Melbourne City coach John van ‘t Schip steadies for tilt at A-League title

The game of musical chairs, says coach John van ‘t Schip, has finally stopped at Melbourne City – and the coach now believes he has a squad with sufficient depth and ability to mount a serious challenge for the A-League title.

City has been the busiest club in the competition during the January transfer window and is set to unveil a new-look match-day squad featuring all four new faces in Monday night’s match at AAMI Park against Wellington Phoenix.

Defensive utility Osama Malik, who has joined from Adelaide United in a straight swap for young Olyroo midfielder Stefan Mauk, Anthony Caceres and his former Central Coast Mariners teammate Nick Fitzgerald and back-up goalkeeper Dean Bouzanis are all likely to figure either in the starting line-up or on the bench for the game against Ernie Merrick’s struggling Phoenix.

The New Zealanders have not won since the first weekend in December (when they saw off Melbourne Victory in a bizarre game on a dreadful pitch when both teams’ strips looked almost identical). They have only taken two points out of the last possible 18 in a sequence which has seen them crash 3-1 to bottom team Central Coast and a Newcastle side that had not scored a goal in 565 minutes before facing the Nix.

City are also likely to feature Socceroos full-back Ivan Franjic, who has been missing for several weeks, although centre back Jack Clisby will be out through suspension.

Van ‘t Schip got rid of failed marquee man Robi Koren last week when a deal for the former Slovenian skipper to leave before his contract expired was brokered.

But the Dutchman says there are no plans to rush in a big-name signing in his place.

“We will not have any more action from our side at this moment. We have got the players in that we wanted. It’s how things work. Other clubs were looking for our players and we are looking to reinforce where we need more cover,” he said.

As well as Mauk and Koren, City have also off-loaded No. 2 goalkeeper Tando Velaphi, who sought a release to move to Japan, and striker David Williams, who has moved to Hungary.

“Tando got a great offer and we didn’t want to hold him back. In  Dean we think we have found a good replacement until the end of the season,” van ‘t Schip said.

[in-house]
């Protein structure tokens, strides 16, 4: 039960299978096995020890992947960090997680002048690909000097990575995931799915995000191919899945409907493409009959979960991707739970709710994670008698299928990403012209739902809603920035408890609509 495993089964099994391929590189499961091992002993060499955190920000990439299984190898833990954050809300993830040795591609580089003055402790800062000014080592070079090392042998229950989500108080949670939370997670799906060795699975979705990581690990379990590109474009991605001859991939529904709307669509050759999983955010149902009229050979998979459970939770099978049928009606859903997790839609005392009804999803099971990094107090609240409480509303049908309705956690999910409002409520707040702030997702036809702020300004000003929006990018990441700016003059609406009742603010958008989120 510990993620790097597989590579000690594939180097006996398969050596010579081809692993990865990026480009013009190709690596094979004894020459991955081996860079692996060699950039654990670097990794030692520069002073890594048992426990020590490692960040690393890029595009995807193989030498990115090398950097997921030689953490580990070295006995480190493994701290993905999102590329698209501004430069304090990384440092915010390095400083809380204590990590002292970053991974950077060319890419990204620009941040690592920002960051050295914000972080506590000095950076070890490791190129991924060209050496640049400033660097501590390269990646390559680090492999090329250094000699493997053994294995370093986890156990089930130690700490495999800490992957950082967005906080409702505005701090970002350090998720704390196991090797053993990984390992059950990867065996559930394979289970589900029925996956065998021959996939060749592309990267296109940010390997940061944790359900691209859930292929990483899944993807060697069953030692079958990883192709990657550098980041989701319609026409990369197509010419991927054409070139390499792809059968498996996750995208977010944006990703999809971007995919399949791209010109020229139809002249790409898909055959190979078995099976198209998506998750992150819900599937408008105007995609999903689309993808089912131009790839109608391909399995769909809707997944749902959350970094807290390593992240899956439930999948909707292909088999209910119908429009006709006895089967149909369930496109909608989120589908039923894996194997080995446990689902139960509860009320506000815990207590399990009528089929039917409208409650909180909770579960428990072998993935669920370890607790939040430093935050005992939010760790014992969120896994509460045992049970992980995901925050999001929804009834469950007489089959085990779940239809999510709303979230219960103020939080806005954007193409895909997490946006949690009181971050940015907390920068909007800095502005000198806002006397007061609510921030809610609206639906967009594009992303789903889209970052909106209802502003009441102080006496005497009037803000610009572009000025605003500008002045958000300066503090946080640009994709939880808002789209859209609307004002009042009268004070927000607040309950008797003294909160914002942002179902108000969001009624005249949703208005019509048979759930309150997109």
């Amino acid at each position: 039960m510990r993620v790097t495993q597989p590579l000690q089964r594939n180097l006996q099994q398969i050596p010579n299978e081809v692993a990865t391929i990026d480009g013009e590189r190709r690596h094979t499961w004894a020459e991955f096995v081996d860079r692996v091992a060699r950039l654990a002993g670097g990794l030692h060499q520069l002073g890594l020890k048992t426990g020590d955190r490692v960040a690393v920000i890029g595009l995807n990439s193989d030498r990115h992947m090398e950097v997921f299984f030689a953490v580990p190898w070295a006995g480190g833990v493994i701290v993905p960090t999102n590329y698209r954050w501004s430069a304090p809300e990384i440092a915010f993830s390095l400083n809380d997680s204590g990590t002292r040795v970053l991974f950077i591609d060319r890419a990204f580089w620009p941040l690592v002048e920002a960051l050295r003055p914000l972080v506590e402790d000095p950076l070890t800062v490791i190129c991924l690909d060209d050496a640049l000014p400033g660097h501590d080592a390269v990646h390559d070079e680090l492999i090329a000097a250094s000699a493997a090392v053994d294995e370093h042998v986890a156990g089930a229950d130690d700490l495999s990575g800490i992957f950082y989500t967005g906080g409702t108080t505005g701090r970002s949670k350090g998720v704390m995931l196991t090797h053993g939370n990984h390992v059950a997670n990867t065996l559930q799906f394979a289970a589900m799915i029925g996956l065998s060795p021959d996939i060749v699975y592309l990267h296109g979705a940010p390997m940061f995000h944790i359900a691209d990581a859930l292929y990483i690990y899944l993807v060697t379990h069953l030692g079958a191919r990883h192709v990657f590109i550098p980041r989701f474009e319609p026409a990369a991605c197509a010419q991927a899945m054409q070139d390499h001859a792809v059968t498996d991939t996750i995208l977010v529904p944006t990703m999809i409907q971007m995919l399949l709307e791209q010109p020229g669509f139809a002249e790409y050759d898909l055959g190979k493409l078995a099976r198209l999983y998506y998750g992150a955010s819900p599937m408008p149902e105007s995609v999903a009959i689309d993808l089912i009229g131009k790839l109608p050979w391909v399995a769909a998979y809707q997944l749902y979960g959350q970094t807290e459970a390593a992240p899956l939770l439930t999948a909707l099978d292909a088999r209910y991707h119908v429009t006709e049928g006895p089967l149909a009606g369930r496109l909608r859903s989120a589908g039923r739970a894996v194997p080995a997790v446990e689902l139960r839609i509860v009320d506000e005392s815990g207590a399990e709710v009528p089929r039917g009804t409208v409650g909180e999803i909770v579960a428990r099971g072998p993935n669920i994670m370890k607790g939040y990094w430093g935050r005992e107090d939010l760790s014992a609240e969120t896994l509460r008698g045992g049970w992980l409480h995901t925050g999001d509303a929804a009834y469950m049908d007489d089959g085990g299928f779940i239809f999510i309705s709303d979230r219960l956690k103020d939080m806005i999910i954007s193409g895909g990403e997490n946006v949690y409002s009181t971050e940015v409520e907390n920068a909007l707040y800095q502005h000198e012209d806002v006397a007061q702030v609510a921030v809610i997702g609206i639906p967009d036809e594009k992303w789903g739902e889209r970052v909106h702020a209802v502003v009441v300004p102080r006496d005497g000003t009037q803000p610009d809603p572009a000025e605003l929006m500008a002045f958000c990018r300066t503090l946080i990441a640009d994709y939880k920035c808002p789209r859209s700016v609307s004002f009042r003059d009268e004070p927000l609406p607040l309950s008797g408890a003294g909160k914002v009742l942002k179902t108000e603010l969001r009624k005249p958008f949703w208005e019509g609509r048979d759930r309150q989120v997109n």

“With David it was very clear for over a year that there was not much future here for him and that we would help him to find another club.

“Stefan was different, I think he is a young player with a future. But we thought we needed more reinforcements in the defensive area and we had an opportunity to get Osama Malik.”

Mauk had also, said van ‘t Schip, not indicated whether he was prepared to re-sign with the club when his contract expired at the end of the season.

“It wasn’t that we didn’t want to continue with Stefan. It was more that he also felt that it was time to get another experience. Knowing that there was a chance that he wouldn’t sign and we could get Malik , who we all know is a respected defender and midfielder. Adelaide was very keen on getting Mauk.”

Van ‘t Schip stressed that in a salary cap-enforced league signing versatile players who can do a number of jobs, like Malik, is important.

The same went for the ex Mariners duo Caceres and Fitzgerald, he said. “Nick Fitzgerald came in instead of David [Williams]. He is a direct replacement, he can play in midfield or as a winger, or as a second striker [in a front two].

“He has depth and speed in his game. We have him until the end of the season and it’s up to him to show that he wants to stay longer. He is young, but he has played a lot of games and has experience.

“Caceres is a well-respected player, technically he is very good. He can play higher up the pitch as a No. 10, or deeper in a more holding position. We just have to see how we can fit him in. I think he has a bright future.”

Van ‘t Schip said the decision to dump Koren, who was often injured and made little contribution during his 18-month stint at the club, was in the interests of all concerned.

“For both parties it was the best solution. We had no intention of doing it because we had another marquee player ready to jump in. It has to be a player that fits in the club, fits in the culture and is in the position we need. For Robi it didn’t work out the way we wanted, we learn from it and move forward.”

The new signings, says van ‘t Schip, not only give the club a lift across the board but increase competition for places in the starting eleven.

“We are still a team in progress, we have to improve a lot in certain aspects of the game,” he said. “We know we can play three at the back, or a back four. Osama can play higher if we have to. It’s good to have that option we can play in a different way.

“We don’t have to overthrow the whole team. We have only lost one in the last nine. Now the competition is on. The new players have to prove themselves.”

City have a short turnaround between Monday night’s fixture against the Phoenix and Friday night’s clash with league leaders Western Sydney in Parramatta.

Van ‘t Schip will use Franjic in the first game, although he is mindful of juggling his resources given the four-day gap between games.

He is also wary of a Wellington side that needs some points to stay in the hunt for the top six. Ernie Merrick’s men go into this fixture seven points behind sixth-placed Adelaide, and another loss would make it harder to recover the lost ground .

“Wellington have players back. Krishna is not playing, [Louis] Fenton and [Manny] Muscat are back. They are looking strong again. They like to play through the lines, they like to overload the midfield. Roly Bonevacia is an important player and with Michael McGlinchey they can really hurt you.”

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